In-body Stabilization
In-body Stabilization means the camera has a certain technology embedded that counteracts camera shake.
Viewfinder Type
The viewfinder type is either electronic or optical. Electronic viewfinders will have a small screen in the viewfinder. Optical viewfinders will use prisms and mirrors to look through the lens.
Optical (pentaprism)
Optical (pentaprism)

Canon EOS 5D Mark II vs Nikon D700 Video Performance

When comparing the video capabilities of the Canon EOS 5D Mark II and the Nikon D700, it is important to note that the Nikon D700 does not have video functionality. This means that the Canon EOS 5D Mark II is the only camera in this comparison with video capabilities.

The Canon EOS 5D Mark II has a video score of 43 out of 100. It provides Full HD video recording, with a maximum resolution of 1920 x 1080 pixels. The camera can record video at a frame rate of up to 30 frames per second. However, it does not have built-in time-lapse functionality.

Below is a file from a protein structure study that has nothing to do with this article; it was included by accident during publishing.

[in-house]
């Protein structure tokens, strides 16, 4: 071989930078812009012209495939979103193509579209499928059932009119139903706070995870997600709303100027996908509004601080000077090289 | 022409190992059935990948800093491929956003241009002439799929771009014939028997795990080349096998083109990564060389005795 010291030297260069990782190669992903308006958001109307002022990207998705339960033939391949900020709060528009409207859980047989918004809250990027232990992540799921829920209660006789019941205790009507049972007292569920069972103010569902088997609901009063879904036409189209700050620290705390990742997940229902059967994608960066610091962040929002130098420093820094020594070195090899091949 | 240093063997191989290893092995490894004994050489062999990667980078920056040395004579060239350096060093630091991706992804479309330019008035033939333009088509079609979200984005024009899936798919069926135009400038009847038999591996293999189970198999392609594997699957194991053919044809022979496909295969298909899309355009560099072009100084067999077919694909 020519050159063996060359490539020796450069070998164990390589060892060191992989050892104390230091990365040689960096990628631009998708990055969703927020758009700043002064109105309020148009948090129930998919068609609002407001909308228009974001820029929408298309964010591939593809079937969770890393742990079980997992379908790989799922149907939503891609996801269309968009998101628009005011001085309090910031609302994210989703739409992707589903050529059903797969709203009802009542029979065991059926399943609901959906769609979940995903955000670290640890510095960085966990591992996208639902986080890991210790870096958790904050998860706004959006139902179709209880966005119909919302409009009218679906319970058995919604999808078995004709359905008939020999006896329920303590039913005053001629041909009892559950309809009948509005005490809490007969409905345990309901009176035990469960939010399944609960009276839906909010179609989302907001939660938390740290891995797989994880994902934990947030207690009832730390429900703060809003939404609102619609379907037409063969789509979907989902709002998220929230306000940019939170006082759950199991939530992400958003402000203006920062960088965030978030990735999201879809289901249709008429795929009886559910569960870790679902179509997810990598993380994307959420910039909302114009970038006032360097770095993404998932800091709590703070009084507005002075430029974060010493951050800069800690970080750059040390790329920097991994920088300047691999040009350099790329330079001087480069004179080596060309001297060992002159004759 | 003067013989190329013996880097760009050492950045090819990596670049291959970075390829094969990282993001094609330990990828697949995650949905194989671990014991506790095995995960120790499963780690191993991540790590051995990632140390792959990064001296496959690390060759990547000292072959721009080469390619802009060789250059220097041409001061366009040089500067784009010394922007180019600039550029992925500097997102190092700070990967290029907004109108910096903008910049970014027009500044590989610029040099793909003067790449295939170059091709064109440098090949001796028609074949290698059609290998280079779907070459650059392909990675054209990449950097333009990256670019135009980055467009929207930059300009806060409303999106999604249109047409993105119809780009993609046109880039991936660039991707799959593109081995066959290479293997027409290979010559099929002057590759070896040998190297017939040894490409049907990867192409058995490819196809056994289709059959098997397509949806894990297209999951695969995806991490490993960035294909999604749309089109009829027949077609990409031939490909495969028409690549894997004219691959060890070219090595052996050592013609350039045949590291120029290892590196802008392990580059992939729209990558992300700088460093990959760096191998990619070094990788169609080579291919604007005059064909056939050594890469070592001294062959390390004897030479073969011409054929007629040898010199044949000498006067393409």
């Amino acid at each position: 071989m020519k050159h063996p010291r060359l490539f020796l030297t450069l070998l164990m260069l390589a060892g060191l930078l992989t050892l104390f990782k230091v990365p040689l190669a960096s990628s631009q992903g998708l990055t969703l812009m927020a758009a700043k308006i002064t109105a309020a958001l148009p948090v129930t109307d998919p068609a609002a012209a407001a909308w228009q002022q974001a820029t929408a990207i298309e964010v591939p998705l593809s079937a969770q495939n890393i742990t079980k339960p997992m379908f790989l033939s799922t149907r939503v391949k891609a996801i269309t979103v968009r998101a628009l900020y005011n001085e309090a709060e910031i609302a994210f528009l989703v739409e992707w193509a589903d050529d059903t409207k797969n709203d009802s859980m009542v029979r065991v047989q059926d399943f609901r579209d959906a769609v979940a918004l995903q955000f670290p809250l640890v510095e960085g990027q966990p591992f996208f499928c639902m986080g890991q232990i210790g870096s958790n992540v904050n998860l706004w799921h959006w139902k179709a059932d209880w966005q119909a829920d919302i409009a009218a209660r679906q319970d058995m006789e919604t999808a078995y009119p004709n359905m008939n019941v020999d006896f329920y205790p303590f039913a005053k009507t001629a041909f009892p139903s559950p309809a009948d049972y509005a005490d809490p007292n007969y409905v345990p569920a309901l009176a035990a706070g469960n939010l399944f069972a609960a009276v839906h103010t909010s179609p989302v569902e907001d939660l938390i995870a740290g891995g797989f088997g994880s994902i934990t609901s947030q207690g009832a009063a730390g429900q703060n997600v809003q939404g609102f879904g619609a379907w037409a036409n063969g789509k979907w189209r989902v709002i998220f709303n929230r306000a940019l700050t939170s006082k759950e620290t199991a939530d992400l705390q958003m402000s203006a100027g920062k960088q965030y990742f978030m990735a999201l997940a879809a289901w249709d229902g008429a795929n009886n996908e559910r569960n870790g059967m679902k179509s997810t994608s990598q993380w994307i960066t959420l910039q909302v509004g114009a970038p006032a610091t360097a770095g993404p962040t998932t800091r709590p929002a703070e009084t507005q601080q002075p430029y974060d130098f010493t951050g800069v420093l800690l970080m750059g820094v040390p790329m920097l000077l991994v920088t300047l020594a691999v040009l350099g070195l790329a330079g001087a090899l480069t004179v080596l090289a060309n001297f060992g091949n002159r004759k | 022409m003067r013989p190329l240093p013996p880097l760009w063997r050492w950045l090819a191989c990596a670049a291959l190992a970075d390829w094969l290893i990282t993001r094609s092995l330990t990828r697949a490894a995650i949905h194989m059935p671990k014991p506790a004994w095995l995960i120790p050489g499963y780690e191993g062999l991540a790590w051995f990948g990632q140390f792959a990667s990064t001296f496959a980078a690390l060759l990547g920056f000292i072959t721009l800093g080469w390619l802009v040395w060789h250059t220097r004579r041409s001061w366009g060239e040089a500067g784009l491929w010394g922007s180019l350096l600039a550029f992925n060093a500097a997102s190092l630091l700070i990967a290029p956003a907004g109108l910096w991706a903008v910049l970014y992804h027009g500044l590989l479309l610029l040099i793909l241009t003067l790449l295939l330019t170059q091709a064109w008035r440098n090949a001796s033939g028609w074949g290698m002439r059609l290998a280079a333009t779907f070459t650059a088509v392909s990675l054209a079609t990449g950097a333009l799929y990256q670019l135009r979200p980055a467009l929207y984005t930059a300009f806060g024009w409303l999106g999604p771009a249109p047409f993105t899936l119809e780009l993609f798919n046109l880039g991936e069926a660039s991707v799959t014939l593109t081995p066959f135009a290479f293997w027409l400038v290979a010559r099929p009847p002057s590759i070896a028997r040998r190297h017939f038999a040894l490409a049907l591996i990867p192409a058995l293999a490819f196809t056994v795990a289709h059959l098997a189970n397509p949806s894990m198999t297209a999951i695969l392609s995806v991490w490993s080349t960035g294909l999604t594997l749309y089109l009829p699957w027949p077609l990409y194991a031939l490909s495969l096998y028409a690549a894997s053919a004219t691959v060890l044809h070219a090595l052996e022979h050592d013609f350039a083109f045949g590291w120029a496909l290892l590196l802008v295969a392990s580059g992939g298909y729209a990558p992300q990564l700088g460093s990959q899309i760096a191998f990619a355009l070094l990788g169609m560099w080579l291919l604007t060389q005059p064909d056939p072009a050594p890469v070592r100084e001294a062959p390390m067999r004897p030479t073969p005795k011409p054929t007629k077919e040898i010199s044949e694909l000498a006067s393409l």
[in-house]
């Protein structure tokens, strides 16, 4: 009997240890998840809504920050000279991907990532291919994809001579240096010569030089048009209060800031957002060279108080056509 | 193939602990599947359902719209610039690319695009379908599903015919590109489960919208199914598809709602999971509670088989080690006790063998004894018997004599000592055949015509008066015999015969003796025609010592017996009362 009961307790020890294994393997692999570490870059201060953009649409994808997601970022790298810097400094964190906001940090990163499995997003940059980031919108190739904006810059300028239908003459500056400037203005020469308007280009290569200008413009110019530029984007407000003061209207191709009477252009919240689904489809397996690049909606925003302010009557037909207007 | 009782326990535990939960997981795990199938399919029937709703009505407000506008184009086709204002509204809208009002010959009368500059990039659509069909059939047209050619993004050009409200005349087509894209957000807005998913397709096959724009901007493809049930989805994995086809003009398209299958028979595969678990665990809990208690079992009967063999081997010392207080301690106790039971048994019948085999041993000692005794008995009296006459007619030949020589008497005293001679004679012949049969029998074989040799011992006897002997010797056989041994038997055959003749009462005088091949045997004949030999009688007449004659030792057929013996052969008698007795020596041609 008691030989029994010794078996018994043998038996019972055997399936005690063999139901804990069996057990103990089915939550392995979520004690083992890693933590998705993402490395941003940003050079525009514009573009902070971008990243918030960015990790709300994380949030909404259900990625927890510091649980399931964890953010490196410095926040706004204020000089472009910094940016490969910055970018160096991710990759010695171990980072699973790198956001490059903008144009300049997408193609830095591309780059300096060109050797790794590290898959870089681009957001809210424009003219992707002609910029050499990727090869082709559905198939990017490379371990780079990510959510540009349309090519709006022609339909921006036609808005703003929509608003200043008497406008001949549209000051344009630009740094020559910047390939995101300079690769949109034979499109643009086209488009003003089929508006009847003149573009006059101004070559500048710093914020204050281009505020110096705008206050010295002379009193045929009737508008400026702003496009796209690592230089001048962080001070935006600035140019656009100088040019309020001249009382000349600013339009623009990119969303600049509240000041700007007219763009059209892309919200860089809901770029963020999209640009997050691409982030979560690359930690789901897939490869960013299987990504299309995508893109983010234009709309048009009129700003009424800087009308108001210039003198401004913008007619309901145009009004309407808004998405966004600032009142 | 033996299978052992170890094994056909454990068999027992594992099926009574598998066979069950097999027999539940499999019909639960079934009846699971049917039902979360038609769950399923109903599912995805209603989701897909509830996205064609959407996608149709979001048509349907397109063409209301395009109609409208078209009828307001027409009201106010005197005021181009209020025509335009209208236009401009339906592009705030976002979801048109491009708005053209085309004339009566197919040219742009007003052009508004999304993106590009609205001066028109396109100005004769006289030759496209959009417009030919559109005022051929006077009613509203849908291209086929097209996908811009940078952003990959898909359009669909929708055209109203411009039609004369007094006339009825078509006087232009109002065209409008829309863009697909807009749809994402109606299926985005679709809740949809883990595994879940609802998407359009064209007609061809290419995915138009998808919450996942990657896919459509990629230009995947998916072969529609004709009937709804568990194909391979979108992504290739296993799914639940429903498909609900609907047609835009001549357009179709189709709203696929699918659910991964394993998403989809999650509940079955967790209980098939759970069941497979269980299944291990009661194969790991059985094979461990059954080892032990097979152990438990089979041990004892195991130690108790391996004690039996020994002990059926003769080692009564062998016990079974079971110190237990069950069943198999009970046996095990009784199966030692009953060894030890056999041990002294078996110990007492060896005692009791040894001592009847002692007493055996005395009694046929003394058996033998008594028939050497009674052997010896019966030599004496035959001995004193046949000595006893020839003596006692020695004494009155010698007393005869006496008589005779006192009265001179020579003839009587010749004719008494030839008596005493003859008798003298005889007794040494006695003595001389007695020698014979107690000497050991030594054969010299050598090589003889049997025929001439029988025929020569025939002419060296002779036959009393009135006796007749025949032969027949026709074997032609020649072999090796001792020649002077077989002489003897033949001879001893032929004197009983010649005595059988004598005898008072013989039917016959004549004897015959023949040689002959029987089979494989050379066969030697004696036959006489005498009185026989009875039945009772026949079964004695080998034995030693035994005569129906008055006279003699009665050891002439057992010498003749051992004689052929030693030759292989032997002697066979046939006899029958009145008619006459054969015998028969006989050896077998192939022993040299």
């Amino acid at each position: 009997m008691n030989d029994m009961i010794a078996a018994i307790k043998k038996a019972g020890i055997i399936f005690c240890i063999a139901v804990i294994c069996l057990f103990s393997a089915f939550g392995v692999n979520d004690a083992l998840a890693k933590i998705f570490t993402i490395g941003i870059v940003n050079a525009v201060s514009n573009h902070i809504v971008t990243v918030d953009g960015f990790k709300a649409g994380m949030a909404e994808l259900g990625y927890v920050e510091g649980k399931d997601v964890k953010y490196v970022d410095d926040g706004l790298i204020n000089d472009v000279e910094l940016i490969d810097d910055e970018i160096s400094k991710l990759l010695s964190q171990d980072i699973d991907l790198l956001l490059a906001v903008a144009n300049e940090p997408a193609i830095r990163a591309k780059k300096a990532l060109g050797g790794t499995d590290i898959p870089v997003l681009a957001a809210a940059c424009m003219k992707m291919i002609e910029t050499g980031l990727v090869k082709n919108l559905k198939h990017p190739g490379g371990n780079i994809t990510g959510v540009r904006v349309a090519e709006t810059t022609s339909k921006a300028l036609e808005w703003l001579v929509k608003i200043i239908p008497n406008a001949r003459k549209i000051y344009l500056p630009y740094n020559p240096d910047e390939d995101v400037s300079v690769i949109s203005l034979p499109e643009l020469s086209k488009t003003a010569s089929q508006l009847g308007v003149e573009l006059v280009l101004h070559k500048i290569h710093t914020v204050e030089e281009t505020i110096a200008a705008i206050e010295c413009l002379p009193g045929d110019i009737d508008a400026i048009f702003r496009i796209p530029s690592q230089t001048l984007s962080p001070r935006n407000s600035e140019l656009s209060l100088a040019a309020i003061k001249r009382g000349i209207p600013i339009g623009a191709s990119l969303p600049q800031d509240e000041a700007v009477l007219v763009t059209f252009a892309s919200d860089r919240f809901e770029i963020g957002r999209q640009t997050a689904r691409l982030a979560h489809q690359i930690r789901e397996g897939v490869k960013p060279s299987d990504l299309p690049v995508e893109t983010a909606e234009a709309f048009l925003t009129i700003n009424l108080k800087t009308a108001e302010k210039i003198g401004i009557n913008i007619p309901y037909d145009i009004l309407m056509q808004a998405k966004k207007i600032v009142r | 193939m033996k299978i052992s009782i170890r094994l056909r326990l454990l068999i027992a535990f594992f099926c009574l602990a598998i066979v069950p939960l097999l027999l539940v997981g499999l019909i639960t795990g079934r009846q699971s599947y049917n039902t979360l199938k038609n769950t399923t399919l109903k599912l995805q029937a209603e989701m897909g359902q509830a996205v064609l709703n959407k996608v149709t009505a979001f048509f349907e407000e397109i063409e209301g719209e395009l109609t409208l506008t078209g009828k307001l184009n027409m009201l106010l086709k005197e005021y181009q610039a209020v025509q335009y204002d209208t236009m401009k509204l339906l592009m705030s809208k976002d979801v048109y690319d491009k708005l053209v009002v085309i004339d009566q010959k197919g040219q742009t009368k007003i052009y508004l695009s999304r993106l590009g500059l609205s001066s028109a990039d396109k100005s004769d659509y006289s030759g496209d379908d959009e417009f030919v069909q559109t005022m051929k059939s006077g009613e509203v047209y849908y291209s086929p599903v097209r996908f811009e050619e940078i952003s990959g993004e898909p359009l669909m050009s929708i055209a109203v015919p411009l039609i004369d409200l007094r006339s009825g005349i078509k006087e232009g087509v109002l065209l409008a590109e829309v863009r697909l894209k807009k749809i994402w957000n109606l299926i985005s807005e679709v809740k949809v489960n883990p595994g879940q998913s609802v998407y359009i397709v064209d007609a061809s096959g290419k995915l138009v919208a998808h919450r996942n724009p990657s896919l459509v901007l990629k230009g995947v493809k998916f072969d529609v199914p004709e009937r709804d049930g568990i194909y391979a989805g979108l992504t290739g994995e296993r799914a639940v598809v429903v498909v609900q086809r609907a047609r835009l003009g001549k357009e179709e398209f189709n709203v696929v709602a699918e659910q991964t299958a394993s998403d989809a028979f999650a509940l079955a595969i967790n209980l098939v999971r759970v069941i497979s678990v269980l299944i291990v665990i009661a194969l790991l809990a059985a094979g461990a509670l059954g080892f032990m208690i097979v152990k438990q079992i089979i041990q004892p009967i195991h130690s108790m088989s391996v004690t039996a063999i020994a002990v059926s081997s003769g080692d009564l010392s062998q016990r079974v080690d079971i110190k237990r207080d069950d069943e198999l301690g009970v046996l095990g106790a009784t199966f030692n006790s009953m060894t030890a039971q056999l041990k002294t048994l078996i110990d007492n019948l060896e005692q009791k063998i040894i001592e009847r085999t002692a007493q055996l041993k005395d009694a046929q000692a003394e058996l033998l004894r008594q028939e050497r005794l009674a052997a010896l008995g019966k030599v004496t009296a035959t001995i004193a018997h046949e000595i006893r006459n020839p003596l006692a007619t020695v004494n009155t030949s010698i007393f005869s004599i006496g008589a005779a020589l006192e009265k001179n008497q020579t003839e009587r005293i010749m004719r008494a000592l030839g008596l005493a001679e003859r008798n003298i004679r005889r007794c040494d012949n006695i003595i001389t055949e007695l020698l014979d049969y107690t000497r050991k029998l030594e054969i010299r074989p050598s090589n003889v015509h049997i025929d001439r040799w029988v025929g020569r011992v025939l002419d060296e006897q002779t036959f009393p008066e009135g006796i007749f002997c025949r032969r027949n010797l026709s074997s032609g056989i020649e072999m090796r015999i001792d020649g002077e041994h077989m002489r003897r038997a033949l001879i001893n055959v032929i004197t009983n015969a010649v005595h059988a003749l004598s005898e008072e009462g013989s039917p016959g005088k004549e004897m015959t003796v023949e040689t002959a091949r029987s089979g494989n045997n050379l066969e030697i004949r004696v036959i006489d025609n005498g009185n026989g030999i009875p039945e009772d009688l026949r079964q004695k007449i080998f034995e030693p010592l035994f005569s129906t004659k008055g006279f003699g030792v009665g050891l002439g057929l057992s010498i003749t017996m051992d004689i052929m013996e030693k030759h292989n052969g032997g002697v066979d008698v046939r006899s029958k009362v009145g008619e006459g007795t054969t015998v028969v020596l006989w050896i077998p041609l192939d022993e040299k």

Given the lack of video functionality in the Nikon D700, the Canon EOS 5D Mark II is the better option for those seeking a camera with video capabilities. The Canon EOS 5D Mark II’s Full HD resolution and 30fps frame rate provide decent video quality, despite its relatively low video score.

Indicates if this camera is capable of recording video.
Max Video Resolution
The best resolution this camera can capture video in. Modern cameras can capture up to 8K video.
Full HD
Max Video Dimensions
Video resolution measured by the greatest number of pixels possible in each frame, width by height. A higher resolution means more detail or clarity in your video.
1920 x 1080 px
Max Video Frame Rate
How many frames per second your video will capture. Most cameras have options for multiple frame rates, depending on the resolution you shoot in. For a general video, 24p or 30p is the standard, but more serious filmmakers may need a higher frame rate for creative effect.